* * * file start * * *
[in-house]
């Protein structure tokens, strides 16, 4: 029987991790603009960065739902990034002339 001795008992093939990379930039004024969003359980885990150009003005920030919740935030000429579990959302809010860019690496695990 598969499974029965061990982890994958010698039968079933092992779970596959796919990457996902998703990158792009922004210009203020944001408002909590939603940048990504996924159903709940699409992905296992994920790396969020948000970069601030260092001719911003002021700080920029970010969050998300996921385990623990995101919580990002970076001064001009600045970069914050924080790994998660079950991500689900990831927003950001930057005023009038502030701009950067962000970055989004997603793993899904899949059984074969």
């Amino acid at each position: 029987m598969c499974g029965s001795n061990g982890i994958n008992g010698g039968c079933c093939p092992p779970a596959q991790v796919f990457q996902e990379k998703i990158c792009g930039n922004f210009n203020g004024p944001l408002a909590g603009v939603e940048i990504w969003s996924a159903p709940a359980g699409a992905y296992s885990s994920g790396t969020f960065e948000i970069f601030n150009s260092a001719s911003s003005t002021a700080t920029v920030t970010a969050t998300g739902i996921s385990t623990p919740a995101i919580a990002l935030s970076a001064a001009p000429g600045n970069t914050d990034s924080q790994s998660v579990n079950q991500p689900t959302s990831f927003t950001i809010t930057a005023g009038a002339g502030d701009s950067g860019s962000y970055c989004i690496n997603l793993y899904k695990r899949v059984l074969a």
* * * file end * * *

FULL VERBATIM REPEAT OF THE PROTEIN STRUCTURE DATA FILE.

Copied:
[in-house]
């Protein structure tokens, strides 16, 4: 029987991790603009960065739902990034002339 001795008992093939990379930039004024969003359980885990150009003005920030919740935030000429579990959302809010860019690496695990 598969499974029965061990982890994958010698039968079933092992779970596959796919990457996902998703990158792009922004210009203020944001408002909590939603940048990504996924159903709940699409992905296992994920790396969020948000970069601030260092001719911003002021700080920029970010969050998300996921385990623990995101919580990002970076001064001009600045970069914050924080790994998660079950991500689900990831927003950001930057005023009038502030701009950067962000970055989004997603793993899904899949059984074969």
């Amino acid at each position: 029987m598969c499974g029965s001795n061990g982890i994958n008992g010698g039968c079933c093939p092992p779970a596959q991790v796919f990457q996902e990379k998703i990158c792009g930039n922004f210009n203020g004024p944001l408002a909590g603009v939603e940048i990504w969003s996924a159903p709940a359980g699409a992905y296992s885990s994920g790396t969020f960065e948000i970069f601030n150009s260092a001719s911003s003005t002021a700080t920029v920030t970010a969050t998300g739902i996921s385990t623990p919740a995101i919580a990002l935030s970076a001064a001009p000429g600045n970069t914050d990034s924080q790994s998660v579990n079950q991500p689900t959302s990831f927003t950001i809010t930057a005023g009038a002339g502030d701009s950067g860019s962000y970055c989004i690496n997603l793993y899904k695990r899949v059984l074969a």